60613—Wrigleyville: This landing spot probably makes the most sense for both sides. The Cubs have $40 million or more coming off the books at seasons end, have a need for a marquee presence, and the thought of Pujols in Wrigley is almost too good to be true if the accumulation of mind boggling offensive numbers happens to be your favored criteria for MLB fanaticism.

10 Years In The Books, What Can Pujols Do For an Encore?

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    ST. LOUIS - SEPTEMBER 16: Albert Pujols #5 of the St. Louis Cardinals hits an RBI double against the San Diego Padres at Busch Stadium on September 16, 2010 in St. Louis, Missouri.  (Photo by Dilip Vishwanat/Getty Images)
    Dilip Vishwanat/Getty Images

    It doesn't get any easier when it comes to projecting seasonal output as Big Albert Pujols' career neatly breaks down over a 10-season span. 

    Almost all the numbers jump out at you, here's a summary representation:

    Games     AB      Runs      Hits     Doubles      HR      RBI     Walks     OB%      Slugging% 

    158         573       119        190        43            40       123       91        .426          .624

    That's a pretty impressive compilation by any stretch, and as Pujols just turned 31 in January and looks to be the picture of strapping health, one can envision a great deal of productive baseball in his future.  

    The two-fold question is, how long and how productive?

    Our most realistic estimate in terms of time frame, if Pujols really wants to chase all time numbers, is eight years.

    As far as productivity we're going to say in a walk year Pujols' numbers will be up 10 percent. 

    First two years in new city, up 10 percent.

    Years four, five and six flat against what you see above.

    Years seven and eight down 10 percent against what you see above.

    Now that goes for any ballpark in baseball but Wrigley. (Forget about Coors, that projection would be out the roof.)

    Years two and three, up 20 percent.

    Years four, five and six up 10 percent.

    Years seven and eight, flat against what you see above.  

    In the slides that ensue we'll see where those numbers bring us as far as Albert Pujols' All Time standing in virtually every major offensive category. Below you'll find his up to date career numbers in full.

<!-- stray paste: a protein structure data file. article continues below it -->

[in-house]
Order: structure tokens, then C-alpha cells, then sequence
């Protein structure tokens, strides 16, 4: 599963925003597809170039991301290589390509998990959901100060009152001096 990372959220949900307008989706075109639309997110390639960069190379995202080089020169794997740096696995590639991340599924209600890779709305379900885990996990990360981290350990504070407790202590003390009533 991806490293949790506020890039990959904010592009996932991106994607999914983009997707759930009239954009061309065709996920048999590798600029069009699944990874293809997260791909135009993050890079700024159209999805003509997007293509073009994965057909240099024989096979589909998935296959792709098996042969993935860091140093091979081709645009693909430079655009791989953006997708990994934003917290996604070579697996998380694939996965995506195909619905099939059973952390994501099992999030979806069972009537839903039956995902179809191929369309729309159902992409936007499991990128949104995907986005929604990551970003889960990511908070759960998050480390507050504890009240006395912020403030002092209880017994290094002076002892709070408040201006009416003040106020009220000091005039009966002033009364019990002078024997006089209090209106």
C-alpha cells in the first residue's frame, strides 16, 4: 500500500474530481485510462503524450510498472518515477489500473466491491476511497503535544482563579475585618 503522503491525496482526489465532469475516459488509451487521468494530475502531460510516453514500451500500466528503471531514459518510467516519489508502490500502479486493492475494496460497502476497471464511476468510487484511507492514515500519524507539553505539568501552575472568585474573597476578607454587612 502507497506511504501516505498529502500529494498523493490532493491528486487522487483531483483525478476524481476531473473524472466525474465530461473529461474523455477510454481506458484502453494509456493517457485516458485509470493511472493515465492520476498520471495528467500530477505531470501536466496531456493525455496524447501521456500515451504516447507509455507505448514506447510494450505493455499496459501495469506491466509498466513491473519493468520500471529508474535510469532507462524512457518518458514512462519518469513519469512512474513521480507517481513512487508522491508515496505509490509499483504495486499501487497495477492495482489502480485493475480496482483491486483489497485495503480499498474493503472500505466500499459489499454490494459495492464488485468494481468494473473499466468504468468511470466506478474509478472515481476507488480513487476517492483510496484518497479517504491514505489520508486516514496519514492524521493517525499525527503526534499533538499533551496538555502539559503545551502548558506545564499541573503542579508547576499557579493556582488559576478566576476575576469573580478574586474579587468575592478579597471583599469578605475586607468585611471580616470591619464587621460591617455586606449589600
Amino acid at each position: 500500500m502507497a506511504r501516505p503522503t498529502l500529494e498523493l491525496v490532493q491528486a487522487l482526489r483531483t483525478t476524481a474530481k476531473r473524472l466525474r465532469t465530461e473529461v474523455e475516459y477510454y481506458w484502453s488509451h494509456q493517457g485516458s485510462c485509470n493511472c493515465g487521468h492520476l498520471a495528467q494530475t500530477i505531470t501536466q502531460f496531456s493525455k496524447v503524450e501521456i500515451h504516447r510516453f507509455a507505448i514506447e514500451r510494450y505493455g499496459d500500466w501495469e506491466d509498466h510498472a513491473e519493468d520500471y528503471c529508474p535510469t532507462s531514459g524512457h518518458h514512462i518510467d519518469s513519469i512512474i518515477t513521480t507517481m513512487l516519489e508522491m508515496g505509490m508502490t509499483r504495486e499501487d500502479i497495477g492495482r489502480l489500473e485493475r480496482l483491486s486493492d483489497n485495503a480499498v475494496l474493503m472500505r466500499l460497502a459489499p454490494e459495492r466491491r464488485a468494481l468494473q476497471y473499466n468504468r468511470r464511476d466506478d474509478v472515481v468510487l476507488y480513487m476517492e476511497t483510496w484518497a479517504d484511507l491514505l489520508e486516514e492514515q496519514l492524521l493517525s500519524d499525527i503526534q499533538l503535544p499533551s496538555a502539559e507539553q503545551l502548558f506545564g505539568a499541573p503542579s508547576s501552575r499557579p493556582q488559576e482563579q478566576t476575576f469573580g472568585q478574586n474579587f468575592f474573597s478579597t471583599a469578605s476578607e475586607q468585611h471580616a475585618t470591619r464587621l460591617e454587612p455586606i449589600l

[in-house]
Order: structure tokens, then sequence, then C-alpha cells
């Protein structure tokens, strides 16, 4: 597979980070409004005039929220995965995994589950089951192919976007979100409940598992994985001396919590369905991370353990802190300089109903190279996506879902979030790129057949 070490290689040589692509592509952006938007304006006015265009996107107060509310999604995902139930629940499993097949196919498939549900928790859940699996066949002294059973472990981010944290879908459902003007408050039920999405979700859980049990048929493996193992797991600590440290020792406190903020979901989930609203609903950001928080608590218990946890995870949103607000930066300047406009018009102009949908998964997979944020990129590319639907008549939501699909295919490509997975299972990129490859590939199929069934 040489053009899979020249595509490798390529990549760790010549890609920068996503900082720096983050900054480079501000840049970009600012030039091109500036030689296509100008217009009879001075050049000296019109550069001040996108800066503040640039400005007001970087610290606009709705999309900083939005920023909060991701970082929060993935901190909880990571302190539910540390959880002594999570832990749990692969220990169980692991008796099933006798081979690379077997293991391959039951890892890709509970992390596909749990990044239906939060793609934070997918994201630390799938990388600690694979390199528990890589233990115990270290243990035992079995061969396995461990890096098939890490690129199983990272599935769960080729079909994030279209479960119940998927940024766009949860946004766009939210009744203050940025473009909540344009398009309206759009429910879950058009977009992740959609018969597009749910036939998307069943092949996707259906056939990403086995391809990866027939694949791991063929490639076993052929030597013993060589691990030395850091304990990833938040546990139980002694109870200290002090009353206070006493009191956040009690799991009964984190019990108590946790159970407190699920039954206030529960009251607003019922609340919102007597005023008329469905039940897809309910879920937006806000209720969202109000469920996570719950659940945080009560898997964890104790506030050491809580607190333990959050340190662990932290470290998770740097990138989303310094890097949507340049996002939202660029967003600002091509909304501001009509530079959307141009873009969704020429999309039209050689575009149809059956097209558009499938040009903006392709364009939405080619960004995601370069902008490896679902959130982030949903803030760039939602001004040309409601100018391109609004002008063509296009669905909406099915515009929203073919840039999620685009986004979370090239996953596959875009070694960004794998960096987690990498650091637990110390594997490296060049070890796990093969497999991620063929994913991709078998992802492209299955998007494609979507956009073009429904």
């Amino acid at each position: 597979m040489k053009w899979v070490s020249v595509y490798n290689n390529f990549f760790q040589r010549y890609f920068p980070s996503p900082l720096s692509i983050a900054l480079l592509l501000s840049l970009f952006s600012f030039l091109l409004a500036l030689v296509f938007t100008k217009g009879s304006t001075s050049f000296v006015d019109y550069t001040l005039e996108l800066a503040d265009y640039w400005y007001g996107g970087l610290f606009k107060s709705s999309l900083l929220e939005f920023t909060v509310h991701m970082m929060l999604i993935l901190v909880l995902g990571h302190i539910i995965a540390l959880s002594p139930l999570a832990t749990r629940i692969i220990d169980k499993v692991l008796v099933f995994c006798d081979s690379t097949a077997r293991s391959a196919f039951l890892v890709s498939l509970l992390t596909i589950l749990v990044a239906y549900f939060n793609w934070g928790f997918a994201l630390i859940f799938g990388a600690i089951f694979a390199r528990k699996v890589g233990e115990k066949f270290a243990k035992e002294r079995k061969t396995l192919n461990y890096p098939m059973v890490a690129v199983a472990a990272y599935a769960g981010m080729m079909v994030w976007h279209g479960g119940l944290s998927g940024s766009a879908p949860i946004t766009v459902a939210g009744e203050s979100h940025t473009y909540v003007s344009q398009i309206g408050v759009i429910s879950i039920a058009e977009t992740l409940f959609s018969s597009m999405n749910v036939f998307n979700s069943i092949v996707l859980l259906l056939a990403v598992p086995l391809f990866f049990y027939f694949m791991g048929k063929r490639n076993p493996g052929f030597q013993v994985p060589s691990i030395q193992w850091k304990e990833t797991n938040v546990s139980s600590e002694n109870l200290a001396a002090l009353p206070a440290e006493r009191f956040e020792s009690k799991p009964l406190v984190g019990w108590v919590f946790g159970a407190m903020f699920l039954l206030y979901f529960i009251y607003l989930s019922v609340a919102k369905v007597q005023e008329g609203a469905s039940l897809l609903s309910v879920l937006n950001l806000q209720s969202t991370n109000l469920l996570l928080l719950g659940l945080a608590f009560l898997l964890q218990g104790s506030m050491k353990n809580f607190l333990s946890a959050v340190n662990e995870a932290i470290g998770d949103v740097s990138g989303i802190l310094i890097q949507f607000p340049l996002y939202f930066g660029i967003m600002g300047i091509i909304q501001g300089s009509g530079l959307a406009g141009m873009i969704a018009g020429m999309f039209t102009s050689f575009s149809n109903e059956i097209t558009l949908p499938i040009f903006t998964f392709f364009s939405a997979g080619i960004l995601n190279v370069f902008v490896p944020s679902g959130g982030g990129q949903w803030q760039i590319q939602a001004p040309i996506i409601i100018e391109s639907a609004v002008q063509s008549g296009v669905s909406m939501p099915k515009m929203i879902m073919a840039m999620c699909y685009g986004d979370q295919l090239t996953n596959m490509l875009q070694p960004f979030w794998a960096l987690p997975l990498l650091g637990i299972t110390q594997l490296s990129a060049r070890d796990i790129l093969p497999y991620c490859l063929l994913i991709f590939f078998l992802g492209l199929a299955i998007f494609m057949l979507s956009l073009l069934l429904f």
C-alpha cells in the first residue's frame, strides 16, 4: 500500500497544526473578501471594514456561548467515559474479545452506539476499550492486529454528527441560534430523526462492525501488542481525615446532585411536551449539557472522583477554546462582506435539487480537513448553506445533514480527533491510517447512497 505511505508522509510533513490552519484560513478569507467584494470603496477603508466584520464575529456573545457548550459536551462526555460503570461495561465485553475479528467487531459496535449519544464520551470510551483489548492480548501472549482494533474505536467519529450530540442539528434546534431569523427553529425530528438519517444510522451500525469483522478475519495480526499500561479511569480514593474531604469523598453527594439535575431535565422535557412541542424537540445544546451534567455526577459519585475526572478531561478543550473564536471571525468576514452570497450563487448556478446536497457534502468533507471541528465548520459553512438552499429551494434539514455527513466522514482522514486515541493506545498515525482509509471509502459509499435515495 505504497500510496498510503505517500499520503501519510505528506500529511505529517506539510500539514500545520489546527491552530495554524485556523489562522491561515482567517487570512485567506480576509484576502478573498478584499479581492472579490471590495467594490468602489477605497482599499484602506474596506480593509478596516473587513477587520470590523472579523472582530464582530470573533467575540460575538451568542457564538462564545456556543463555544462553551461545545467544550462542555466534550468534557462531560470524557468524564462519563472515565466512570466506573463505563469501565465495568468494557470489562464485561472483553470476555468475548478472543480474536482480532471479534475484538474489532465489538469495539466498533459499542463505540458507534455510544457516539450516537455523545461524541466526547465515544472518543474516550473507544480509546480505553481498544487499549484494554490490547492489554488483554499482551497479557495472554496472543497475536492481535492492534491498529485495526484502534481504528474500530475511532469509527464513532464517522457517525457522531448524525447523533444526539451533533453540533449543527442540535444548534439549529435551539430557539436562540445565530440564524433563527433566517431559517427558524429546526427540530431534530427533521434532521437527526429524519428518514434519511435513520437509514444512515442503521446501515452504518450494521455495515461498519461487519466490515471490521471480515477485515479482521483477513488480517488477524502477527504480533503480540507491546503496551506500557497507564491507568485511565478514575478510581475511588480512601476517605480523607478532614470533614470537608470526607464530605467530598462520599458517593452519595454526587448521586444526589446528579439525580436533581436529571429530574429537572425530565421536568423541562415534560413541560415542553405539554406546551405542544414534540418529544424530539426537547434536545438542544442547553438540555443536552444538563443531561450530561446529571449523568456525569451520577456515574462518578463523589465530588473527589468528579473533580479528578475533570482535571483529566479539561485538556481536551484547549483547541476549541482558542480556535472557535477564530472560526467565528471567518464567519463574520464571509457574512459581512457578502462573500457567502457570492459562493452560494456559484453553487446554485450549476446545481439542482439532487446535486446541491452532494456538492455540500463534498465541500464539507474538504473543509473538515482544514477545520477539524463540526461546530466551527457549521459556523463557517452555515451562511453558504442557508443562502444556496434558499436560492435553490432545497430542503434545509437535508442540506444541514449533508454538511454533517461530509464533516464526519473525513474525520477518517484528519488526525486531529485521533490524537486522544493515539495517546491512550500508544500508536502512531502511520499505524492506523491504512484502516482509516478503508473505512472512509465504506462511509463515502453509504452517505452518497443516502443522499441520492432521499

1558    Games

    5733    At Bats

    1186    Runs Scored

    1900    Hits

    426      Doubles

    15        Triples

    408      Home Runs

    1230     Runs Batted In

    75        Stolen Bases

    914       Walks

    646       Strikeouts

    .331      Batting Average

    .426      On Base Percentage

    .624      Slugging Percentage

    1.050    On Base & Slugging 

    3580     Total Bases

Base Hits

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    We'll dispense with a few of the more mundane categories and stick with the primary issues of putting the bat on the ball and run production. 

    All Stadiums 3,436   Rank No. 6

    Wrigley   3541          Rank No. 5

    Pujols Rank Amongst All Time Hit Leaders

    Rank Player (age) Hits Bats
    1. Pete Rose  4256 B
    2. Ty Cobb+  4189 L
    3. Hank Aaron+  3771 R
    4. Stan Musial+  3630 L
    5. Tris Speaker+  3514 L


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    All Stadiums  770   Projected No. 2

    Wrigley     797        Projected No. 1

    Rank Player (age) Doubles Bats
    1. Tris Speaker+  792 L
    2. Pete Rose  746 B
    3. Stan Musial+  725 L
    4. Ty Cobb+  724 L
    5. Craig Biggio  668 R

Home Runs

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    We don't know where A-Rod will end up on this list or a variety of others. For now all we can do is project Pujols against the All-Time career totals that actually exist.

    All Stadiums   740       Projected No. 3

    Wrigley           766       Projected No. 1

    Rank Player (age) Home Runs Bats HR Log
    1. Barry Bonds  762 L HR Log